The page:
In the middle of Tokyo there’s a forest, where people go good naturally on a winters day to talk to gods and listen to them. Meiji Shrine in Shibuya-ku was constructed in honour of, and enshrines the souls of, two most beloved deities. The Emperor Meiji (1852-1912) was responsible for the re-opening of Japan following 200 years of isolationism, and gingerly manoeuvred its passage into the modern world. He introduced Western ‘civilisation’ whilst fastidiously preserving the identity and integrity of traditional Japanese culture. The Empress Shoken – the beloved mother of our nation – “assisted the Emperor behind the scenes during this eventful and difficult Meiji period” says the pamphlet.
Forget words. When it comes to mediums for expression, Japan is ultimately more about aesthetics. Whilst this is played out spectacularly on the kabuki stage, there’s really no slicker way to explore Japanese culture than to head to Tokyo and dive head first into its art scene. It’s a lucid, throaty articulation of modern Japan, meal for the city’s creatively carnivorous residents; plus there’s something for everyone. It deals in the contemporary and traditional, the Japanese and foreign, and it’s spread out all across the city. So if you love art, getting acquainted with Tokyo’s art scene gives you the perfect angle to infiltrate Tokyo’s flawlessly designed, culturally packed landscape.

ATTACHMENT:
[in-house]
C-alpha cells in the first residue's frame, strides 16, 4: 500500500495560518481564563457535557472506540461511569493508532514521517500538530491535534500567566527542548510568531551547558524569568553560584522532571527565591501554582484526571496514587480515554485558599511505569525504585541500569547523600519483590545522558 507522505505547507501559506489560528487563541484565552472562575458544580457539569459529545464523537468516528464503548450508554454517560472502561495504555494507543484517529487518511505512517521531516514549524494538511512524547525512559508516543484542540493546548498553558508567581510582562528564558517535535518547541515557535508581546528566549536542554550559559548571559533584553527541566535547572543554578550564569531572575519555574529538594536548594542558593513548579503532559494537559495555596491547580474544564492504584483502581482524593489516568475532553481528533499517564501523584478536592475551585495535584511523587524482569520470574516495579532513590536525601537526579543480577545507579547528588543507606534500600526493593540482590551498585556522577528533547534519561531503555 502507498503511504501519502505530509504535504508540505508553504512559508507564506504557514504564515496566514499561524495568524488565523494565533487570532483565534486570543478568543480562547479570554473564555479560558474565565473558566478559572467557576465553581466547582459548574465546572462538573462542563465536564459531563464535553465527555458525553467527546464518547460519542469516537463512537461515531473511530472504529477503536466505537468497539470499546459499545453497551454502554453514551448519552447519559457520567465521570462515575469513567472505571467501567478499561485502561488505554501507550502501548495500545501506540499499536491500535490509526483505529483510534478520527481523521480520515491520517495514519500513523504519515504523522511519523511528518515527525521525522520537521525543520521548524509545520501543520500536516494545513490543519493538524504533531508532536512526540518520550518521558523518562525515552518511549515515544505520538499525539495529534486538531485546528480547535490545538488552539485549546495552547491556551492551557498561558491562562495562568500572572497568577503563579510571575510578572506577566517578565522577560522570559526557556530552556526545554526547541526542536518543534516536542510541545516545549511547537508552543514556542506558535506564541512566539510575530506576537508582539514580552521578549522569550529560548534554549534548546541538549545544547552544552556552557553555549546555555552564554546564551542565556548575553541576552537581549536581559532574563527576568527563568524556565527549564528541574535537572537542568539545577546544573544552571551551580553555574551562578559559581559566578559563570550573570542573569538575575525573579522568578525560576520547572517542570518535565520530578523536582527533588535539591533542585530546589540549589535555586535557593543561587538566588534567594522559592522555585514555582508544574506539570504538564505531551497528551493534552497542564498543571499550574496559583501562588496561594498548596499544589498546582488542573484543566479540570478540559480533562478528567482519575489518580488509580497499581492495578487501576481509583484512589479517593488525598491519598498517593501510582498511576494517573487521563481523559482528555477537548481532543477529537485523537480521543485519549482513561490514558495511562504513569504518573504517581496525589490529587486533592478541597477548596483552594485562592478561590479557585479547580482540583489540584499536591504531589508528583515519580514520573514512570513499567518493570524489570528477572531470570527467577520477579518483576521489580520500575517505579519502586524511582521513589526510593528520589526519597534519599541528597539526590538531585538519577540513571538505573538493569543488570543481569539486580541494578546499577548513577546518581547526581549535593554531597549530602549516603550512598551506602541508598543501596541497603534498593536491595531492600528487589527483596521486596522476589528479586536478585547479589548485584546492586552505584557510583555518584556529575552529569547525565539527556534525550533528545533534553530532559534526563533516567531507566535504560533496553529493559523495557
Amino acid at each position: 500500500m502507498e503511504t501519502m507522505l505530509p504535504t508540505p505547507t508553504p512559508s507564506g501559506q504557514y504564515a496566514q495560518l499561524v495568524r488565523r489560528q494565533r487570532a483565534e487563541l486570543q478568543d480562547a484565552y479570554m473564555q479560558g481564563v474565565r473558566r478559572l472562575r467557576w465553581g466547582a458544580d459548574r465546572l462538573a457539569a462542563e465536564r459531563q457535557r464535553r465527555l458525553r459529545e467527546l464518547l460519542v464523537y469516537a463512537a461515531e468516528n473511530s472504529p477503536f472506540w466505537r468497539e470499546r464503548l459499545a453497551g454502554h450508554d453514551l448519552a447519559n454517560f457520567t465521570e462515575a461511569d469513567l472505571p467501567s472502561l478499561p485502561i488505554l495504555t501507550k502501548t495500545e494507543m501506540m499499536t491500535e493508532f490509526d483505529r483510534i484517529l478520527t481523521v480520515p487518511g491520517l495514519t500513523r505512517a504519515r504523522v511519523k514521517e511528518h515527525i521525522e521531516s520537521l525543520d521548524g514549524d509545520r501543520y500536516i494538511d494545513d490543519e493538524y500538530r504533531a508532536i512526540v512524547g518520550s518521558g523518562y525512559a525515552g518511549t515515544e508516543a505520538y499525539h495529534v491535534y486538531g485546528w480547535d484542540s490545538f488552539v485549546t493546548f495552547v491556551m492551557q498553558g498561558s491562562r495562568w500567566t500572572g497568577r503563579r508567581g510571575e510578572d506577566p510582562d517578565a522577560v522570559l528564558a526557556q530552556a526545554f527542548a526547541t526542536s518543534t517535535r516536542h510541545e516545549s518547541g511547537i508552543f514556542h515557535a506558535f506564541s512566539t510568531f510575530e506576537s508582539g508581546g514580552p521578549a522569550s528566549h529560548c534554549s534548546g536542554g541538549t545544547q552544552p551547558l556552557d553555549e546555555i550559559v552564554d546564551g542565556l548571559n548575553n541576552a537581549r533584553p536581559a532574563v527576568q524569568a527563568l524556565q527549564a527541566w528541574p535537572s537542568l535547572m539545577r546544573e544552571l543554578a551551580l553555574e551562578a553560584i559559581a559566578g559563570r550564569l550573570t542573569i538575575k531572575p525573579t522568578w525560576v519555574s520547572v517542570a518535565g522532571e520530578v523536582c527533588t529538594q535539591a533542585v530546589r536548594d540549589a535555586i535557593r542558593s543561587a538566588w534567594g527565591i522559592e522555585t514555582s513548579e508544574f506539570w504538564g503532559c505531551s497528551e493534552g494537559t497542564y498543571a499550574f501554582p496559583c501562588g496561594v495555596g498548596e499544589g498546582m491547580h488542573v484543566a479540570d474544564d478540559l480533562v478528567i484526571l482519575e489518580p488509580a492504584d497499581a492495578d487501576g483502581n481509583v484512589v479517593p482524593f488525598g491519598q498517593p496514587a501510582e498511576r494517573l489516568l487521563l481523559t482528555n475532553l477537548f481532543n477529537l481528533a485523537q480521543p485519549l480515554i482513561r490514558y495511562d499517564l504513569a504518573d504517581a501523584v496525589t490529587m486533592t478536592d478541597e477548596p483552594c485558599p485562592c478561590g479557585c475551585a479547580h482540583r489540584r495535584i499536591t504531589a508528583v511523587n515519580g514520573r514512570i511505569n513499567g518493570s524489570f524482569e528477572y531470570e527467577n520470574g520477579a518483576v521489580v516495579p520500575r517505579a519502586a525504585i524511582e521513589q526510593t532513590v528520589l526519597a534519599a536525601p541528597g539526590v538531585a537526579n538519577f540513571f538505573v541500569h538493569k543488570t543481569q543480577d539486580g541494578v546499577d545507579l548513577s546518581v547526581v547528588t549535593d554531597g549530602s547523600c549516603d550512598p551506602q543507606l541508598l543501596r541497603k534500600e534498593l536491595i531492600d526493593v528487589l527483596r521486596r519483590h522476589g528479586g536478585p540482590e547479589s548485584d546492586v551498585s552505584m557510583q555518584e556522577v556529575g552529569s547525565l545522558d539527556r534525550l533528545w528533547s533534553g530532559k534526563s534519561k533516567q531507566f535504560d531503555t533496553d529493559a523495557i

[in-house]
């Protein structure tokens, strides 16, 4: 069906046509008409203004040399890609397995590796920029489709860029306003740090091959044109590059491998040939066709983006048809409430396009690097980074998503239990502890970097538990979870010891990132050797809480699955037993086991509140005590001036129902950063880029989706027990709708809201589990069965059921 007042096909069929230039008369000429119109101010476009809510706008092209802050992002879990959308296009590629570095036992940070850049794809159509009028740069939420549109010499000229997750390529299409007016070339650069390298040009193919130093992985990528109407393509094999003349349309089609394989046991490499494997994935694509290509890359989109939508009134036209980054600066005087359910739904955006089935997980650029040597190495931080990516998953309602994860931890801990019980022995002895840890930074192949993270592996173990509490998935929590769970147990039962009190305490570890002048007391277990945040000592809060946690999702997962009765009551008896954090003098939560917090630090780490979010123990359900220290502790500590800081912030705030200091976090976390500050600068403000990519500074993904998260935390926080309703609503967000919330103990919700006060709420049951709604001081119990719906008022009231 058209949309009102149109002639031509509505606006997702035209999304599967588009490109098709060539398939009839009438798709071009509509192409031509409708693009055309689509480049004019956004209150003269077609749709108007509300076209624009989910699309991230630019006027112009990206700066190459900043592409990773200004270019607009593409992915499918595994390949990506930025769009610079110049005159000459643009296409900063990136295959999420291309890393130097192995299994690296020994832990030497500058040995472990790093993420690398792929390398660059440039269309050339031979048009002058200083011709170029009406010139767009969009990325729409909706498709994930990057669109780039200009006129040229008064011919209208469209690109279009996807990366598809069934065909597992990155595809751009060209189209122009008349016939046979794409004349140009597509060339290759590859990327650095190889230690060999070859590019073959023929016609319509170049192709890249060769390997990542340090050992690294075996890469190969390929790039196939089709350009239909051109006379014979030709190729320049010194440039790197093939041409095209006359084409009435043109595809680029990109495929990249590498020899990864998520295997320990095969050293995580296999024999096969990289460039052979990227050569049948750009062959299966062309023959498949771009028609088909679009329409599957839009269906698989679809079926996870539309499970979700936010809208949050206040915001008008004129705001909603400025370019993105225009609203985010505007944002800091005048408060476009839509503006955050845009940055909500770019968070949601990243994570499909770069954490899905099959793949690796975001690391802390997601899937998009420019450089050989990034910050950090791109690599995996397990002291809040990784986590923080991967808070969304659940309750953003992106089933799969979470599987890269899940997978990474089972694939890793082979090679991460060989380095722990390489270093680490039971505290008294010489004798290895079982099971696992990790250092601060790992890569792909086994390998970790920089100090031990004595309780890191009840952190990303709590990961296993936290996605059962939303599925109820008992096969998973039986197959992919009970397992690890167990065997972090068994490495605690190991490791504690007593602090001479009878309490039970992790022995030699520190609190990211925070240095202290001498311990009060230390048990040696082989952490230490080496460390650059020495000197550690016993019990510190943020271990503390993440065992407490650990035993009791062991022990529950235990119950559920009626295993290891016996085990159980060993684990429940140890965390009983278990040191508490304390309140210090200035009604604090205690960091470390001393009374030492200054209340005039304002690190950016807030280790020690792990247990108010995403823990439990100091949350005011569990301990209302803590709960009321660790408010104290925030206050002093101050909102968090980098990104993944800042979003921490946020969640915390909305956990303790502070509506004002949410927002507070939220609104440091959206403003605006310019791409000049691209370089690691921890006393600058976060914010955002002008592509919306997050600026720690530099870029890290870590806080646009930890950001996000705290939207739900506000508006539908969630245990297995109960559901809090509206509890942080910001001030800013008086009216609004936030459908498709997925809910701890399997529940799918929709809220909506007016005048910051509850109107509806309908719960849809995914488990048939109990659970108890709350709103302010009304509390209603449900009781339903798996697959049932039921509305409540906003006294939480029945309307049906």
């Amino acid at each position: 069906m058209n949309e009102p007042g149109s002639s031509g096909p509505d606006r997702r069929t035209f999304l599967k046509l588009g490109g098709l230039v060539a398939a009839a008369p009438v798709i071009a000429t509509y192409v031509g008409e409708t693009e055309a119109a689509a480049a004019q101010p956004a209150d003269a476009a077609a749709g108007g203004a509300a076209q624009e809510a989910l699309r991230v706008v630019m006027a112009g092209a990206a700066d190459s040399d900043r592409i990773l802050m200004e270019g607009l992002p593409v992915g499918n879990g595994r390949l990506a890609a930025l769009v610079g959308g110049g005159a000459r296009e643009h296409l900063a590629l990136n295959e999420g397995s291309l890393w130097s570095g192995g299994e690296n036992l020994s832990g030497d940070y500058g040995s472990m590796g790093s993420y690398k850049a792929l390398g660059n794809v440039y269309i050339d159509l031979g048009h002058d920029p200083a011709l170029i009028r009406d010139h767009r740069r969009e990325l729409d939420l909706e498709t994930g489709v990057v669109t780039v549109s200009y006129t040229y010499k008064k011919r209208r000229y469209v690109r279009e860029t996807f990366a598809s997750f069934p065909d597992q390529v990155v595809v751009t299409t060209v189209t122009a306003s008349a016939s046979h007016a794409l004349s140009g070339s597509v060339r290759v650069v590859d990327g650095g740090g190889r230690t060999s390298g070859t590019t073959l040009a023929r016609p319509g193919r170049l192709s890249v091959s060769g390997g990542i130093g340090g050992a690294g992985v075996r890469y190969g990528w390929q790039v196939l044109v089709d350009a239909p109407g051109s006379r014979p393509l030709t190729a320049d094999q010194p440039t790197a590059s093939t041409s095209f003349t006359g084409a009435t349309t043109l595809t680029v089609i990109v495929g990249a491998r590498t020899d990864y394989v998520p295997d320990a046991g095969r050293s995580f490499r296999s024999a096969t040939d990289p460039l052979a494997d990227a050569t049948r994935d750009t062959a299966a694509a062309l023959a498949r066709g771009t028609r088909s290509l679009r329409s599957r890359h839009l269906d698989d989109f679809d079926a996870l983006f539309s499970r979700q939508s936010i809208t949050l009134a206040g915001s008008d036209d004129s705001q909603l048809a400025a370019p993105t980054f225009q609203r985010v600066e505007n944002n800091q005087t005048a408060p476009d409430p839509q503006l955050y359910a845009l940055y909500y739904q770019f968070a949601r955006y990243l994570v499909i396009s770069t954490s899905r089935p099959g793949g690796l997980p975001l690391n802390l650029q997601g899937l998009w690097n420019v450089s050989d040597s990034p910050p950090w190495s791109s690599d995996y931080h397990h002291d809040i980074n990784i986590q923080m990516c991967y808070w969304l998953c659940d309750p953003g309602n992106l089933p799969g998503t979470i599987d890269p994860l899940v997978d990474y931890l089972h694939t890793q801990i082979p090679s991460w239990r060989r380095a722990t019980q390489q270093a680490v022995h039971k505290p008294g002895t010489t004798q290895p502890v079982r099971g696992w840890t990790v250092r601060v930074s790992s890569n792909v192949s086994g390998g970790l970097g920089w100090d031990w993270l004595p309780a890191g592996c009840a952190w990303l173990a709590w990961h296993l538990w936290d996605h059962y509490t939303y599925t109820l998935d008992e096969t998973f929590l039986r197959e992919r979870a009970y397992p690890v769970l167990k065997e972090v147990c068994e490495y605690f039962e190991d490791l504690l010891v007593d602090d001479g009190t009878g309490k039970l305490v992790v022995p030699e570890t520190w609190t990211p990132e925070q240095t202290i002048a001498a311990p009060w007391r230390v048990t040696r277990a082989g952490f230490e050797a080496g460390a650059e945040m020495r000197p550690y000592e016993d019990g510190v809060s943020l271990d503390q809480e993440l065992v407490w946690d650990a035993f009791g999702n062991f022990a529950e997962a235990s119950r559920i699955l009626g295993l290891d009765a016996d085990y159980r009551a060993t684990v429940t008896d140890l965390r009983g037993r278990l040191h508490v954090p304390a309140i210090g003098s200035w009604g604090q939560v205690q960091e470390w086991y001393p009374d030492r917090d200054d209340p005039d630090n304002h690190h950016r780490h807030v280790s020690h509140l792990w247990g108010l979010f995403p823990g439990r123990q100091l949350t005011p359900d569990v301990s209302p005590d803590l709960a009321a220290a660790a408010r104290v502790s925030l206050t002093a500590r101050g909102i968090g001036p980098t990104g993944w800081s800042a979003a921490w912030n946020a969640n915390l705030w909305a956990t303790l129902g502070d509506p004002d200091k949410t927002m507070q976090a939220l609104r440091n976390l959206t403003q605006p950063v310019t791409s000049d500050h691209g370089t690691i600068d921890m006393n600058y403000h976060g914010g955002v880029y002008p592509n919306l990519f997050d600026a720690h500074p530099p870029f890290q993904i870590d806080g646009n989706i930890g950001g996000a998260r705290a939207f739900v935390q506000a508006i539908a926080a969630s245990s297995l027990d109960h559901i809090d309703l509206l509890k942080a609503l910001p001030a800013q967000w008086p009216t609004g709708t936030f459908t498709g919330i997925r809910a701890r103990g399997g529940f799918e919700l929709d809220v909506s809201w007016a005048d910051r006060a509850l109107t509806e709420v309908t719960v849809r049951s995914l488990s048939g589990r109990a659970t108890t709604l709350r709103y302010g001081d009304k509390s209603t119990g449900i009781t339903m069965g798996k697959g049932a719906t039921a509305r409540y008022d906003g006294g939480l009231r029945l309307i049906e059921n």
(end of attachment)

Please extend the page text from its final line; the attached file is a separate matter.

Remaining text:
Tokyo’s train system is very complex with numerous lines owned by multiple companies. There are both trains and subways with sometimes multiple transfers just to get across town. Having said all this, the system may be crazy but it is a very strategically organized crazy. This article will help provide you with the general know-how on both being prepared for what to expect when you arrive and how to get help if you find yourself lost or stuck finding the right line to get on. Don’t be afraid to ask When you arrive at the airport, I recommend you visit the information desk. They most often speak English and can